May 30, 2011 at 6:42 pm #1274666
I'm putting the finishing touches on my first MYOG attempt, a medium volume pack made from 200d oxford. I'm finding myself pretty worried about a failure in the field. I didn't use a pattern, just examples from here and other sites. Even though I know my bartack, grossgrain, etc is probably the same as the next guys, are there any words of wisdom for a double check before I head out? I've weighted the pack with overnight gear and jogged around a bit, and other than the need for better compression (lesson learned), I'm relatively happy with the carry. Thanks
BTW- First trip will be an overnighter of short distance, so it isn't a life or death deal, more of a dignity thing :-PMay 30, 2011 at 7:00 pm #1742939
@b-g-2-2Locale: Silicon Valley
If you want to avoid failure in the field, you better load it up with about 20% more weight than what you expect to carry, and test it that way.
–B.G.–May 30, 2011 at 7:24 pm #1742950
Jerry AdamsBPL Member
@retiredjerryLocale: Oregon and Washington
My pack is silnylon but the shoulder straps are sewn to 200d Oxford.
I reinforced the shoulder attachment with grosgrain. I did bar tack through grosgrain and 200d. Then sewed around the perimeter of the grosgrain to transfer the load totally to the 200d. I've used the current version pack for about a year without problem.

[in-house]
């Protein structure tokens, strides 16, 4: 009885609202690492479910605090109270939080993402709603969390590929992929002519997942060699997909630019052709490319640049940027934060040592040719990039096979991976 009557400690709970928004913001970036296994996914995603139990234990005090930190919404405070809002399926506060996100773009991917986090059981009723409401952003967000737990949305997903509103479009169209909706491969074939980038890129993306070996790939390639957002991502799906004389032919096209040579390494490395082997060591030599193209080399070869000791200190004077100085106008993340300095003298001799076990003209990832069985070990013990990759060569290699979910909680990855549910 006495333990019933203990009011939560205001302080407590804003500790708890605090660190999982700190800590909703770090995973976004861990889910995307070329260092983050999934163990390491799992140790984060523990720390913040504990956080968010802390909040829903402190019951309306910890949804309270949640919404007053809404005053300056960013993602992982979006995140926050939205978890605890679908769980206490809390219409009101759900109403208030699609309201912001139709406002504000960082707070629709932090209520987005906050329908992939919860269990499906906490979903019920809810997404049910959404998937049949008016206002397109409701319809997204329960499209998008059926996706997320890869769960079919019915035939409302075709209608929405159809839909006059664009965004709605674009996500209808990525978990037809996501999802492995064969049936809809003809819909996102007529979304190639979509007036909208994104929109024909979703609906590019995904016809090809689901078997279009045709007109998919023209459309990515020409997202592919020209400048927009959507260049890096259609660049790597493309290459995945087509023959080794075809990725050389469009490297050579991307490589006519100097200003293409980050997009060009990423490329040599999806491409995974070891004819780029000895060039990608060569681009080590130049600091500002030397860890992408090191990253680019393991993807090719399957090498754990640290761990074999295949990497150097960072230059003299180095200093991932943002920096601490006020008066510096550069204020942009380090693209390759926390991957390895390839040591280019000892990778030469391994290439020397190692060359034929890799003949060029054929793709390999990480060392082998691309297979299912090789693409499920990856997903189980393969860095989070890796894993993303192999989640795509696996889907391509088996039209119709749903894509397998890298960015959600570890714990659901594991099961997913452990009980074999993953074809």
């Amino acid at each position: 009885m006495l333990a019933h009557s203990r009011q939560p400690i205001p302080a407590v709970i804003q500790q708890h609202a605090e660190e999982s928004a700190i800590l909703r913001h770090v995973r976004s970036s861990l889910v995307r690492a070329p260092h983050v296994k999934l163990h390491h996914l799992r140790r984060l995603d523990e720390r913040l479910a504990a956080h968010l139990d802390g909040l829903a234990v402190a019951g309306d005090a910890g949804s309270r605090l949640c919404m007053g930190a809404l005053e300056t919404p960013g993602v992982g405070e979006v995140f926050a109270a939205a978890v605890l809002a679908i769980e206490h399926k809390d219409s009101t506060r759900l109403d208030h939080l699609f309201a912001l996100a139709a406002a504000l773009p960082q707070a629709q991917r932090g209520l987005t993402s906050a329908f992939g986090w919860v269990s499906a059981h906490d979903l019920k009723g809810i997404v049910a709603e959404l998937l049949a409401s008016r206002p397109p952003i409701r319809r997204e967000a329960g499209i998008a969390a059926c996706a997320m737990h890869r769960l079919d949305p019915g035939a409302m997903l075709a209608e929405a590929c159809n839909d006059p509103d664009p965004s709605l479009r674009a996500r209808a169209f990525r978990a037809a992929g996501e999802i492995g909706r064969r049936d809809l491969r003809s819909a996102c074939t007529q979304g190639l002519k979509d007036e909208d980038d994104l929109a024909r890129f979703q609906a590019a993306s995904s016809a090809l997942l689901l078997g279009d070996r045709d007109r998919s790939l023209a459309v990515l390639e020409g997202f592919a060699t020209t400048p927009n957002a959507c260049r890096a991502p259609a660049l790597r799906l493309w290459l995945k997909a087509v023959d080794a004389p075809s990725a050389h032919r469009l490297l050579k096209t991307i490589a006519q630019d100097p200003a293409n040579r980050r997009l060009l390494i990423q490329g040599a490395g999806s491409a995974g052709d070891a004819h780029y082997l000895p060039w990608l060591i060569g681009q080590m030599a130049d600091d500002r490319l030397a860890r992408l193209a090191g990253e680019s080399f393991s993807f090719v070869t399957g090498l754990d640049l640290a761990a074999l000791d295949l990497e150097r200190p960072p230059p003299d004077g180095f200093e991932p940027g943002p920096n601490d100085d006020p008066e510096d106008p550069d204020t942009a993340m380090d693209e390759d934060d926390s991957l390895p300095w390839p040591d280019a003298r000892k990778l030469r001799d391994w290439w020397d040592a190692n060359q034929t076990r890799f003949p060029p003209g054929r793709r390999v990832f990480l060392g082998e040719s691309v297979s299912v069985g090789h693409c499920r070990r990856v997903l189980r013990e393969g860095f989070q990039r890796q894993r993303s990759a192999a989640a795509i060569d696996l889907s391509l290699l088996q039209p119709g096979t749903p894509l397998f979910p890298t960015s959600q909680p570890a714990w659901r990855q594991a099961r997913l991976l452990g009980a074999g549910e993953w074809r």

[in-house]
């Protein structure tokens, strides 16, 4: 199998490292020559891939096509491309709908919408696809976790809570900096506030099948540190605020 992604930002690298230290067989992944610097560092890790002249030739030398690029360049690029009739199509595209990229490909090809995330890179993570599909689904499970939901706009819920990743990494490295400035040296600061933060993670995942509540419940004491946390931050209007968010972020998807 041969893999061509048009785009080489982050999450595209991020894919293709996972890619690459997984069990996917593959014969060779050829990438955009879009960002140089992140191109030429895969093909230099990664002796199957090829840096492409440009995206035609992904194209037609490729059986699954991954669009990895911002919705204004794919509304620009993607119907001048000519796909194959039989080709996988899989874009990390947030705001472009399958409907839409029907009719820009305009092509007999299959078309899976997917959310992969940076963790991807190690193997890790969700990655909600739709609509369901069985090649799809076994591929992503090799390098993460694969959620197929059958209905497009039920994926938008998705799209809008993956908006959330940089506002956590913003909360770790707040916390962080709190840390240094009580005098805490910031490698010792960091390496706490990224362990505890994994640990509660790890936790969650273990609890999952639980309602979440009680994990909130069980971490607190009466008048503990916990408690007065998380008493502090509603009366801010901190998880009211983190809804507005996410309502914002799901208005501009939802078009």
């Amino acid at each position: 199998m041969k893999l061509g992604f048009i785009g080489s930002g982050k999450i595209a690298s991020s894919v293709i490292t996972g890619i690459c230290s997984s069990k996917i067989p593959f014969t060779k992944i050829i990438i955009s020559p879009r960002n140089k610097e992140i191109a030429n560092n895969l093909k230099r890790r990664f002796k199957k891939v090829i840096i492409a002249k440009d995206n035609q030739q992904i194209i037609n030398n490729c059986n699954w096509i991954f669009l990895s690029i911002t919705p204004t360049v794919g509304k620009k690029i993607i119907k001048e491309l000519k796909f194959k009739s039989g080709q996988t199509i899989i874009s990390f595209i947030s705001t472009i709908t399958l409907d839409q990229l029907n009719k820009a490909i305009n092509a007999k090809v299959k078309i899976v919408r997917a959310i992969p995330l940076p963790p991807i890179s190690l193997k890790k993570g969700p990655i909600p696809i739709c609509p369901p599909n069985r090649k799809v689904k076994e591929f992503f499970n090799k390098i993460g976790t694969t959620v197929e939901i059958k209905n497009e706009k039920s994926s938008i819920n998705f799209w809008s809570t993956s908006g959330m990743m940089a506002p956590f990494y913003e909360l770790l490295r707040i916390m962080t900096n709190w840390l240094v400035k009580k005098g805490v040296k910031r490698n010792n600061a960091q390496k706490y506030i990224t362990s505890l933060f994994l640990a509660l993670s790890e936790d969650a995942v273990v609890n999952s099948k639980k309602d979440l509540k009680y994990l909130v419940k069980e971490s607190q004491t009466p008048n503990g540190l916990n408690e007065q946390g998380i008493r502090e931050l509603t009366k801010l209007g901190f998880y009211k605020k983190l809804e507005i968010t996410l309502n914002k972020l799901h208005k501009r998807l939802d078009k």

You're probably okay without the grosgrain. Inspect it good after each trip.May 30, 2011 at 7:45 pm #1742961
Daryl and DarylBPL Member
@lyrad1Locale: Pacific Northwest, USA, Earth
I go through the same worries as you every time I make a pack. How does one determine how light they can go if one doesn't build one light enough to break?
I wear my pack every day going to the gym and hauling groceries home. Bugs and flaws can then be corrected before hitting the trail.
When I do hit the trail I carry spare parts, webbings, etc. to repair things if they fail. It is also fun to experiment with things on the trail and extra buckles and webbings make that a lot easier.May 30, 2011 at 10:23 pm #1743006
David ChenaultBPL Member
@davecLocale: The West Slope
Put the empty pack on the floor, stand on it, and try to rip the shoulder straps off.May 31, 2011 at 10:46 am #1743150
That's exaclty how I tested my construction on my new 2oz MYOG pack.May 31, 2011 at 10:56 am #1743157
Walter CarringtonBPL Member
Carry a little repair kit with a little bit of webbing, fabric, needle, thread and small scissors. The most common cause of pack failure is airline baggage handling.
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